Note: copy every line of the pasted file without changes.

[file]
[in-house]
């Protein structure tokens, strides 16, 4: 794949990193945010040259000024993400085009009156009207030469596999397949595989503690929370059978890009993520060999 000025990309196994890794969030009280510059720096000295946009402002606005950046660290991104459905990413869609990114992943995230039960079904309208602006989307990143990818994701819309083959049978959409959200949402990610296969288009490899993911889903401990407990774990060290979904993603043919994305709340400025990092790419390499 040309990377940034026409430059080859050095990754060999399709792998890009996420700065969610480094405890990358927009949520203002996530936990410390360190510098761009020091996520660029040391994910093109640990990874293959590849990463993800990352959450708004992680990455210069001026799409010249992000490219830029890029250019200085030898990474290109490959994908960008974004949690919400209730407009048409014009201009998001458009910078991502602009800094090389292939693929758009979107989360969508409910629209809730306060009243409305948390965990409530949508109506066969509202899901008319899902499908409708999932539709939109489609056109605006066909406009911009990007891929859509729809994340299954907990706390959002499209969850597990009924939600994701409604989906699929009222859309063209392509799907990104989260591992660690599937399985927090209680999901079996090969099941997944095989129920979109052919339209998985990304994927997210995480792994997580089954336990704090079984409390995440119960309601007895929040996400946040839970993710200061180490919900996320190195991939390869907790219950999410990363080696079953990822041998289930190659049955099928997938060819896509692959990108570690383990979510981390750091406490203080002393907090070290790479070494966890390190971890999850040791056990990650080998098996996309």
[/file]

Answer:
[in-house]
């Protein structure tokens, strides 16, 4: 794949990193945010040259000024993400085009009156009207030469596999397949595989503690929370059978890009993520060999 000025990309196994890794969030009280510059720096000295946009402002606005950046660290991104459905990413869609990114992943995230039960079904309208602006989307990143990818994701819309083959049978959409959200949402990610296969288009490899993911889903401990407990774990060290979904993603043919994305709340400025990092790419390499 040309990377940034026409430059080859050095990754060999399709792998890009996420700065969610480094405890990358927009949520203002996530936990410390360190510098761009020091996520660029040391994910093109640990990874293959590849990463993800990352959450708004992680990455210069001026799409010249992000490219830029890029250019200085030898990474290109490959994908960008974004949690919400209730407009048409014009201009998001458009910078991502602009800094090389292939693929758009979107989360969508409910629209809730306060009243409305948390965990409530949508109506066969509202899901008319899902499908409708999932539709939109489609056109605006066909406009911009990007891929859509729809994340299954907990706390959002499209969850597990009924939600994701409604989906699929009222859309063209392509799907990104989260591992660690599937399985927090209680999901079996090969099941997944095989129920979109052919339209998985990304994927997210995480792994997580089954336990704090079984409390995440119960309601007895929040996400946040839970993710200061180490919900996320190195991939390869907790219950999410990363080696079953990822041998289930190659049955099928997938060819896509692959990108570690383990979510981390750091406490203080002393907090070290790479070494966890390190971890999850040791056990990650080998098996996309």